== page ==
Culture

From Kendall Jenner to Gillette: A brief history of the “socially-conscious commercial”

Gillette are far from the first company to tackle on issues that matter through their commercials.

January 16, 2019

When it comes to advertising, we’ve come a long way from “Can You Hear Me Now?” Many of today’s commercials have traded in the catchy slogan for a reflection of the socially-charged times we currently find ourselves in, for better or worse.

One need look no further than Gillette’s #MeToo-driven ad that dropped this week and the handful of reactions it quickly provoked. Gillette aren’t the first to use their brand to take on the issues that matter, though—just the latest in a trend that’s only increased in steam this decade. Below, we’ve rounded up some of the most notable socially-conscious ads from the last couple of years, including the good, the bad, and the Pepsi.

Dove—Real Beauty Sketches

In 2013, Dove broke the Internet with their “Real Beauty Sketches” campaign. Though championing inner beauty had always been at the center of the brand’s essence, their massively popular ad saw the company articulating this message in a relatable and virally-minded way that would change the relationship between advertising and social responsibility in advertising in ways that continue to resonate today.

Vogue India – #StartWithTheBoys

Gillette’s questioning of masculinity has obviously struck a nerve in today’s cultural landscape, but they’re far form the first to do it. Enter this ad from 2014 for Vogue India, which offers a look at how males are conditioned throughout their lives to to act within a certain set of gendered parameters – and the devastating consequences of it.

Pepsi —That Kendal Jenner Commercial

Our need for socially conscious messages only increased following Trump’s election and the divisive cultural environment it spurned. Unfortunately for Pepsi, their vision of everyone banding together and fighting the oppression of the Reality TV Star’s Presidency with, uh, another reality TV star (Kendal Jenner) co-opting Black Lives Matter imagery fell flat as an old soda.

Heineken – Open Your World

Despite using U.K. subjects, Heineken’s “Open Your World” campaign is very much a product of the Post-Trump cultural divide. The social experiment offers a dubious vision of reality where it apparently doesn’t matter if you find yourself on the racist or pro-union side of the political spectrum, we can all be united in our love of beer. Okay, sure.

Lynx –is it okay for guys…

Another Gillette precursor, this ad for the British analogue for AXE (remember AXE? I don’t want to either) features a number of young men questioning the values of the patriarchy and how it informs their actions. Though lacking the rawness of Vogue and specificity of Gillette, it’s commendable for the brand to take on the very idea of bro-ness that often exists at the center of a stinky cloud of their own product.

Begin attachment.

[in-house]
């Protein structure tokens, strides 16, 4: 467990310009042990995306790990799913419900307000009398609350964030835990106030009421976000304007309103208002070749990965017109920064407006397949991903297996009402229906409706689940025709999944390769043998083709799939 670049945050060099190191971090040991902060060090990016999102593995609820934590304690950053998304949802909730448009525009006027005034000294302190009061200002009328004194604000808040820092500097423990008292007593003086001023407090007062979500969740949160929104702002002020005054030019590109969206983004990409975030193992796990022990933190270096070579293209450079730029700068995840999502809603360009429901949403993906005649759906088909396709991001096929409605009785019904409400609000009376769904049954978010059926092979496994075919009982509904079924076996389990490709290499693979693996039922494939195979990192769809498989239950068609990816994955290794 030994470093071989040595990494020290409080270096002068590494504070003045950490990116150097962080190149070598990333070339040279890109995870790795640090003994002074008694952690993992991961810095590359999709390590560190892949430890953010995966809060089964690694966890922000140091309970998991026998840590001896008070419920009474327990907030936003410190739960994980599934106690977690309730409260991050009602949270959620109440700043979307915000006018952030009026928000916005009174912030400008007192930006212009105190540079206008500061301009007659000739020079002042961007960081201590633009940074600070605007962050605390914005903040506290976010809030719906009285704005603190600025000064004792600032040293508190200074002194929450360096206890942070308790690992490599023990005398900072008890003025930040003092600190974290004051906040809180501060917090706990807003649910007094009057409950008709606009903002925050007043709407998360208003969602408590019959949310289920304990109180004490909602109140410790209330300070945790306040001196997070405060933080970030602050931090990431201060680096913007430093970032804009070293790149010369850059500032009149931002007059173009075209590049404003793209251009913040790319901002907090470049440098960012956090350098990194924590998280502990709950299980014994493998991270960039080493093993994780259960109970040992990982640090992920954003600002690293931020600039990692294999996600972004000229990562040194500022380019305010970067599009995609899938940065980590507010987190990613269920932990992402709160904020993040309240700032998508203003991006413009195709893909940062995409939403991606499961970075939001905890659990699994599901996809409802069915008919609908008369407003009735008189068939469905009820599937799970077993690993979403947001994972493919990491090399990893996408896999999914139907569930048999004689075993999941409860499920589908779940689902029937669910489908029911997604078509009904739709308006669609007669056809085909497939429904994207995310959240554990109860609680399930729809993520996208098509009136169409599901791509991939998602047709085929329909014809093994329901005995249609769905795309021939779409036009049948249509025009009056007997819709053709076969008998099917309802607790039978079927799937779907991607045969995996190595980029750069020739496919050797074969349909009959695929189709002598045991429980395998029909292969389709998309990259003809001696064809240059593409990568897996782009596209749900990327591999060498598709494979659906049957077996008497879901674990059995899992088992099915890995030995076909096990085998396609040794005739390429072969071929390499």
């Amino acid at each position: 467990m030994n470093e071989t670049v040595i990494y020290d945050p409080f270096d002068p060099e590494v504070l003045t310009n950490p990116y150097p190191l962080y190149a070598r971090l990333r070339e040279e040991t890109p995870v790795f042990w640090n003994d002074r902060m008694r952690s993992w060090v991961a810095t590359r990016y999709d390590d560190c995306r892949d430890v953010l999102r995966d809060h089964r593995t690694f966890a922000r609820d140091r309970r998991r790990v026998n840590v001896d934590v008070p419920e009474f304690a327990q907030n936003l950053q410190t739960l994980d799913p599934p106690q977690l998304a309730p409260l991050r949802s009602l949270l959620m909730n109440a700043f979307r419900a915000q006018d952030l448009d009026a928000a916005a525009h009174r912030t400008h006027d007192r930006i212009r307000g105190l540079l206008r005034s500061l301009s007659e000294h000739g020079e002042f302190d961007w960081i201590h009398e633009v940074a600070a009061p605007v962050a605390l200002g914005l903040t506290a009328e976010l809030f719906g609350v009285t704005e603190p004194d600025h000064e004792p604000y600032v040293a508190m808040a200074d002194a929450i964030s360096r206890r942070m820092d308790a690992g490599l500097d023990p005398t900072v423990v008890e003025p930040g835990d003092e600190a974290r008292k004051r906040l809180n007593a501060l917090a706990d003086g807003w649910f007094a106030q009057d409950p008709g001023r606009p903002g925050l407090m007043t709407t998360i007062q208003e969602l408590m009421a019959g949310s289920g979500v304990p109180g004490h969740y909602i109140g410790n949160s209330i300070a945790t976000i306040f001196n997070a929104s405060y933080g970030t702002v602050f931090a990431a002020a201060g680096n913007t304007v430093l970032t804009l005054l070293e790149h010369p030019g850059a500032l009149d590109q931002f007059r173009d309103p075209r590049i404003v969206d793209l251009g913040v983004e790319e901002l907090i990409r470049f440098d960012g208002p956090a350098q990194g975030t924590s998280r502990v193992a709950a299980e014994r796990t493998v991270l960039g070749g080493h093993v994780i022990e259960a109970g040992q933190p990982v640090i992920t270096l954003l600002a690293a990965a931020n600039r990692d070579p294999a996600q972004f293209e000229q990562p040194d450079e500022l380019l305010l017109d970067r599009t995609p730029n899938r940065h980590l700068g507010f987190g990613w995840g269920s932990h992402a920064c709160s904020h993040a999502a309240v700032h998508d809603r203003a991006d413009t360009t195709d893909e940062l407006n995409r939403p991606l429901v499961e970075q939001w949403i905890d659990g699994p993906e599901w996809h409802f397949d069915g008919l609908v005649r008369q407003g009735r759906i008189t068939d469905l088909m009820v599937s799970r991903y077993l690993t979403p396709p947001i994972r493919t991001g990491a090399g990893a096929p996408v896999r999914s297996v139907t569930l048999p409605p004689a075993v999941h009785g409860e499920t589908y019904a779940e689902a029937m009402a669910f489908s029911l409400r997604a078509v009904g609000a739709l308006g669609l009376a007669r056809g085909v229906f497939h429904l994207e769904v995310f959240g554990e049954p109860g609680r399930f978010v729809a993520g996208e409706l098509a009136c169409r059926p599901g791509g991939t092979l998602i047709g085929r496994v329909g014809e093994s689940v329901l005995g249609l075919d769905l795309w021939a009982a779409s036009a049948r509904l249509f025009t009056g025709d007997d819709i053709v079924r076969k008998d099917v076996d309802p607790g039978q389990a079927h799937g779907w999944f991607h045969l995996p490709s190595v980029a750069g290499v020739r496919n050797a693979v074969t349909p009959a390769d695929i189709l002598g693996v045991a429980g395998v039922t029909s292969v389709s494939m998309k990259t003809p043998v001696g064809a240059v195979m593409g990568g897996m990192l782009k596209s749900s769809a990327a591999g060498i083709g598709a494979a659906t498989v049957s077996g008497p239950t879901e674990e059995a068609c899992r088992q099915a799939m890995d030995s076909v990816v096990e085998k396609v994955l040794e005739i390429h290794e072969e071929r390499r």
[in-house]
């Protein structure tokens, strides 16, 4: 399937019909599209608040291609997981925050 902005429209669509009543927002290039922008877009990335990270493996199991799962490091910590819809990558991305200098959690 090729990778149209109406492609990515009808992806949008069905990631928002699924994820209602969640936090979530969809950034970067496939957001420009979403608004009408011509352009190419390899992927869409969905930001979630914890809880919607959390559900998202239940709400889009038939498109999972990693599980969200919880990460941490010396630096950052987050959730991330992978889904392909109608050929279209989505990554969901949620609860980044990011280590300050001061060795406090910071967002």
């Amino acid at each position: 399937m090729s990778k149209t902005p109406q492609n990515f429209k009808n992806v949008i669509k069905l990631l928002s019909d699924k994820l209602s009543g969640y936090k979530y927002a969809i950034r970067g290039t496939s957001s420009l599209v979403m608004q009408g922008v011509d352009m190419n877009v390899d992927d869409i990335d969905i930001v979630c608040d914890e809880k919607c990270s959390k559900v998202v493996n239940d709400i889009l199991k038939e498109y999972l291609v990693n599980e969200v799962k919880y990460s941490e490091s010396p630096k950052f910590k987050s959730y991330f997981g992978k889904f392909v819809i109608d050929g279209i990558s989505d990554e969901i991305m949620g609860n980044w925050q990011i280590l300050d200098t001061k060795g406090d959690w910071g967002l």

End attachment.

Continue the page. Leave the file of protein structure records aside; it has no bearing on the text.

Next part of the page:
Always – #LikeAGirl

Puberty is obviously terrifying, doubly so for young girls. Always continued their focus on female empowerment with their “#LikeAGirl” campaign, which appealed to the intensity associated with such a stage in one’s life by letting those going through it know that everything’s gonna be okay – in fact, they’re are only gonna get better.

TV2 – All That We Share

Denmark’s TV2 took Heineken’s attempt at a vision of universal relatability and made it more, well, relatable by relying on real people instead of caricatures to show that no matter who we might think we are, at the end of the day we’re all just human.

Nike – Dream Crazy

Nike’s choice to make Colin Kaepernick the face of the brand’s “Dream Crazy” campaign last summer was a Dove-like event in terms of its influence on the role of social issues in advertising. It showed that taking a hard stance on a real-stakes issue—previously a pretty big brand no-no, as seen by the relative fluff of some of these prior ads—is actually just what we need right now.

Burger King – Bullying Jr.

Who knew a Whopper could hit you so hard in the feels? Burger King’s anti-bullying ad from last year, though at times hard to watch, not only captures the brutality of the issue, but reflects the hard-to-swallow reality of how much we as bystanders allow it to proliferate.

Gillette – The Best A Man Can Be

You’ve already seen it. At least, you’ve most definitely already heard about it – good or bad. Gillette’s take on the toxic masculinity of today – which, unlike the other similar ads in this list, adds to the punch by weaving in real-life evidence of patriarchal failure – has provoked an immediate, visceral reaction. The insane dislike ratio on the video, however, suggests an aversion to accountability that’s not only proof of just how much further we still need to go when it comes to these issues, but of why we need to hear these kinds of messages right now – as hard as they can be to swallow.

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